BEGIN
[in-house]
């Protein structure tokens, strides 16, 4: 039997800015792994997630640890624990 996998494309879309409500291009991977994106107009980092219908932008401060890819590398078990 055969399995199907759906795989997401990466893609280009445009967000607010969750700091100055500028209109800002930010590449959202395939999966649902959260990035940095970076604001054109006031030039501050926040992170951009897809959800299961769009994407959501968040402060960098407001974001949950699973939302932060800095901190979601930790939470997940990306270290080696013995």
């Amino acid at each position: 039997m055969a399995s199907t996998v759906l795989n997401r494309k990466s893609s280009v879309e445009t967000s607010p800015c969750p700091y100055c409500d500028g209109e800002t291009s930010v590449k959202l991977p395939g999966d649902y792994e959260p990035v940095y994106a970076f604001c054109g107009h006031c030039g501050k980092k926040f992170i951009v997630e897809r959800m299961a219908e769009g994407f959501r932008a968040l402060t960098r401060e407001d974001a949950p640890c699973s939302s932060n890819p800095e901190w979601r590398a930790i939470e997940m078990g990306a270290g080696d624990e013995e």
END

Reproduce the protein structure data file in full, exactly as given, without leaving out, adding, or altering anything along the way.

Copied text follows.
[in-house]
């Protein structure tokens, strides 16, 4: 039997800015792994997630640890624990 996998494309879309409500291009991977994106107009980092219908932008401060890819590398078990 055969399995199907759906795989997401990466893609280009445009967000607010969750700091100055500028209109800002930010590449959202395939999966649902959260990035940095970076604001054109006031030039501050926040992170951009897809959800299961769009994407959501968040402060960098407001974001949950699973939302932060800095901190979601930790939470997940990306270290080696013995």
């Amino acid at each position: 039997m055969a399995s199907t996998v759906l795989n997401r494309k990466s893609s280009v879309e445009t967000s607010p800015c969750p700091y100055c409500d500028g209109e800002t291009s930010v590449k959202l991977p395939g999966d649902y792994e959260p990035v940095y994106a970076f604001c054109g107009h006031c030039g501050k980092k926040f992170i951009v997630e897809r959800m299961a219908e769009g994407f959501r932008a968040l402060t960098r401060e407001d974001a949950p640890c699973s939302s932060n890819p800095e901190w979601r590398a930790i939470e997940m078990g990306a270290g080696d624990e013995e």